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Placental and Serum Levels of Carotenoids in Preeclampsia

Palan, Prabhudas R. PhD; Mikhail, Magdy S. MD; Romney, Seymour L. MD


OBJECTIVE We compared placental tissue, maternal serum, and umbilical cord venous blood levels of four dietary carotenoids (α-carotene, β-carotene, lycopene, and canthaxanthin) in normal pregnant women and those with preeclampsia.

METHODS Levels of α-carotene, β-carotene, lycopene, and canthaxanthin were measured in placental tissue, maternal serum, and umbilical cord venous blood from 22 normal pregnant women and 19 women with preeclampsia. The criteria for recruitment included gestational age of 30–42 weeks, singleton pregnancy, intact membranes, absence of labor contractions, and absence of any other medical complication concurrent with preeclampsia. Carotenoids were measured using high-pressure liquid chromatography.

RESULTS All four carotenoids were detectable in human placental tissue, maternal serum, and umbilical cord venous blood samples. The levels of β-carotene, lycopene, and canthaxanthin in placentas from preeclamptic women were significantly lower (P = .032, .009, and .013, respectively, by Mann-Whitney test) than those from normal pregnant women. Maternal serum levels of β-carotene and lycopene were significantly lower (P = .004 and .008, respectively, by Mann-Whitney test) in women with preeclampsia. However, umbilical cord venous blood levels of these carotenoids were not significantly different between the two groups.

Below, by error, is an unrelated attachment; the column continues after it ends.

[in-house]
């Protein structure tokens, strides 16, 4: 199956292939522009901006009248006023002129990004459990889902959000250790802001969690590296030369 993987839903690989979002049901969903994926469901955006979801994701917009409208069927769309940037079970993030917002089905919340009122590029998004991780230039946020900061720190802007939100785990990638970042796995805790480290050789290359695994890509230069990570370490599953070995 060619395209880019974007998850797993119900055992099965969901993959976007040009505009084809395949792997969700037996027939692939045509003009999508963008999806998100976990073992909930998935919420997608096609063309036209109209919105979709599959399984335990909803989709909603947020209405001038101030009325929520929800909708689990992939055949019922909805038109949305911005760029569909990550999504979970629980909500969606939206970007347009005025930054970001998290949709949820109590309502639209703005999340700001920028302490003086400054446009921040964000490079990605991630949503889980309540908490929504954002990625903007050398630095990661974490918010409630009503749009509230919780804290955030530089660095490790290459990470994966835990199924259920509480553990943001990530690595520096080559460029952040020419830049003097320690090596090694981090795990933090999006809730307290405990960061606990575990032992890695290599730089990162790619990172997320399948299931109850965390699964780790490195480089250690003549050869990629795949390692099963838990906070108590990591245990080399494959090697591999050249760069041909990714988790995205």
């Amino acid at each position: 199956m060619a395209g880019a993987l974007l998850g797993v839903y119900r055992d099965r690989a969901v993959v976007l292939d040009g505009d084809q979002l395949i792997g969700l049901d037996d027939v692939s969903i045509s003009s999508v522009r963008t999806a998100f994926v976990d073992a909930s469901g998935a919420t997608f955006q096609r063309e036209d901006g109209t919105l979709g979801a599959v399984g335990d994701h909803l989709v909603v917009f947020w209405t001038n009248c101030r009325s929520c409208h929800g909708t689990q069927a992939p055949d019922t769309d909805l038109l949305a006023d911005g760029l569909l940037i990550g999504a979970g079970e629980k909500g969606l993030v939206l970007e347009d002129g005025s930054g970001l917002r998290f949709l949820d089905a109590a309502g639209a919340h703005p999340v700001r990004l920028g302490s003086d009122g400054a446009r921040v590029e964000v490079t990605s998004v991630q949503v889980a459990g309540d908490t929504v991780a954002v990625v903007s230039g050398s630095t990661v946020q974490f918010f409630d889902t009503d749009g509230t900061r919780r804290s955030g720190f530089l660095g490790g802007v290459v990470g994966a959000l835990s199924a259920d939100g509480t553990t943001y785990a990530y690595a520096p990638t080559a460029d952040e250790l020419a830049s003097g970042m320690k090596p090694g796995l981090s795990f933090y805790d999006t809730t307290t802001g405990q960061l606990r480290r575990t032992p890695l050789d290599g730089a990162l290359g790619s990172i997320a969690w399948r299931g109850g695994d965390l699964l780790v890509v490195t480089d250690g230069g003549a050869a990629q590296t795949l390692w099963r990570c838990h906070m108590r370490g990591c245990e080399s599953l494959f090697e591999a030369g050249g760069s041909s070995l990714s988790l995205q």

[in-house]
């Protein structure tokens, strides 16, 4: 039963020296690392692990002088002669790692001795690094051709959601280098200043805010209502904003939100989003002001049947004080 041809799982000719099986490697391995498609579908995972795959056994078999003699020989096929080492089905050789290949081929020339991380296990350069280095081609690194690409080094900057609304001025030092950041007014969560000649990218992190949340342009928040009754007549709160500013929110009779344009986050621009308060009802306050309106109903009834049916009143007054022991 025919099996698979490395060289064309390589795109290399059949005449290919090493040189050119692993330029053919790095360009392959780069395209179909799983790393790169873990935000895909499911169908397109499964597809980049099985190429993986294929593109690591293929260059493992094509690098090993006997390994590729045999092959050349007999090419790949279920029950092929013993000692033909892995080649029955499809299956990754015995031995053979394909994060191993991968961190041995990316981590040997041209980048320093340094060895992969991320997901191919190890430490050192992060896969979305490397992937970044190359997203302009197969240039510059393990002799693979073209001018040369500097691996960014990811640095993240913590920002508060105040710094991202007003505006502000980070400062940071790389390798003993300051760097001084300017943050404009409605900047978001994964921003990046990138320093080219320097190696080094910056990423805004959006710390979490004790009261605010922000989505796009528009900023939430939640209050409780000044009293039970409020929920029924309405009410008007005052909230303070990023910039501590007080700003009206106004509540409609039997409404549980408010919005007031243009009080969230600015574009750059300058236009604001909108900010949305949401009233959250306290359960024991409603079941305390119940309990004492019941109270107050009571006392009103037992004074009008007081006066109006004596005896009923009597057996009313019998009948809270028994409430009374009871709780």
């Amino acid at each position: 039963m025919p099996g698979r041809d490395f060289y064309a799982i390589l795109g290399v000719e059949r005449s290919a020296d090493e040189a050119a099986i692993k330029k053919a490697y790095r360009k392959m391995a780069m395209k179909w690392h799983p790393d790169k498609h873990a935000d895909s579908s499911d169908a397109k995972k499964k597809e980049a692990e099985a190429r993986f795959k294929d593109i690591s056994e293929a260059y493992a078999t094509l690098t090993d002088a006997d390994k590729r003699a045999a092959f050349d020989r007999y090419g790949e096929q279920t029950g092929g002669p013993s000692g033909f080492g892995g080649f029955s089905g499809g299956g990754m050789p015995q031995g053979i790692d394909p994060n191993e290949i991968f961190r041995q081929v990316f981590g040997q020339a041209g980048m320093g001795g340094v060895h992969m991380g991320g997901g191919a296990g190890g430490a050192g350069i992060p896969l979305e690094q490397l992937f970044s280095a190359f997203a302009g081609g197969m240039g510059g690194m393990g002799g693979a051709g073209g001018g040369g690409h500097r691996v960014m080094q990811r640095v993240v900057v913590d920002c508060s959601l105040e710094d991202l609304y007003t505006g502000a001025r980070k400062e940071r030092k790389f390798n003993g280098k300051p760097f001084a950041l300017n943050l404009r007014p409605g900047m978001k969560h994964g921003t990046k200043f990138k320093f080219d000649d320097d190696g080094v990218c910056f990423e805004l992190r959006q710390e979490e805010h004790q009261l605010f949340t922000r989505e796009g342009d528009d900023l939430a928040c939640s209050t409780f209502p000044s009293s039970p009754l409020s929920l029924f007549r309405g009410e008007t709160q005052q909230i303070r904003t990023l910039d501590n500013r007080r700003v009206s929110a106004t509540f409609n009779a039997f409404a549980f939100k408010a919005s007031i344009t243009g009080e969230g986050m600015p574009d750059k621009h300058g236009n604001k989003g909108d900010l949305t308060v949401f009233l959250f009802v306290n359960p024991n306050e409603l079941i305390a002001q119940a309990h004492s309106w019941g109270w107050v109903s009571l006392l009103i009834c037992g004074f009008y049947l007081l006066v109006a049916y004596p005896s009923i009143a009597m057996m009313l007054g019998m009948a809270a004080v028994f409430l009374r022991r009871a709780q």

CONCLUSION Lower placental tissue and maternal serum carotenoid levels in women with preeclampsia suggest that oxidative stress or a dietary antioxidant influence might have an effect on the pathophysiology of preeclampsia.

Levels of lipid-soluble carotenoids are lower in placental tissues and maternal serum from preeclamptic pregnancies compared with normal pregnancies.

Department of Obstetrics and Gynecology, Bronx-Lebanon Hospital Center and Albert Einstein College of Medicine, Bronx, New York.

Address reprint requests to: Prabhudas R. Palan, PhD, Department of Obstetrics and Gynecology, Bronx-Lebanon Hospital Center, Fifth floor, 1650 Grand Concourse, Bronx, New York 10457; E-mail:

Received November 9, 2000. Received in revised form February 27, 2001. Accepted April 12, 2001.

The etiology and pathogenesis of preeclampsia remain poorly understood. Recent reports suggest that free radical–induced endothelial cell injury might be an etiologic factor in the pathogenesis of preeclampsia.1,2 Such cell injury might, in turn, cause uncontrolled lipid peroxidation, which is counteracted by the action of several antioxidants.3,4 Many natural dietary carotenoids have antioxidant properties that can protect against free radical–induced endothelial cell damage.5,6 Previous reports of plasma carotenoids in preeclamptic women have been limited to β-carotene.7,8 Lycopene and canthaxanthin are prominent carotenoids, commonly present in human diet, and both are potent antioxidants that have been studied for their ability to prevent chronic diseases by protecting against free radical damage.9,10 We reported that plasma levels of β-carotene, α-tocopherol, and ascorbic acids are lower in women with preeclampsia.7 The purpose of this preliminary study was to compare the levels of lipid-soluble provitamin A (α-carotene and β-carotene) and non-provitamin A (lycopene and canthaxanthin) carotenoids in maternal serum, umbilical cord blood, and placental tissue samples at delivery from normal pregnant women and women with preeclampsia.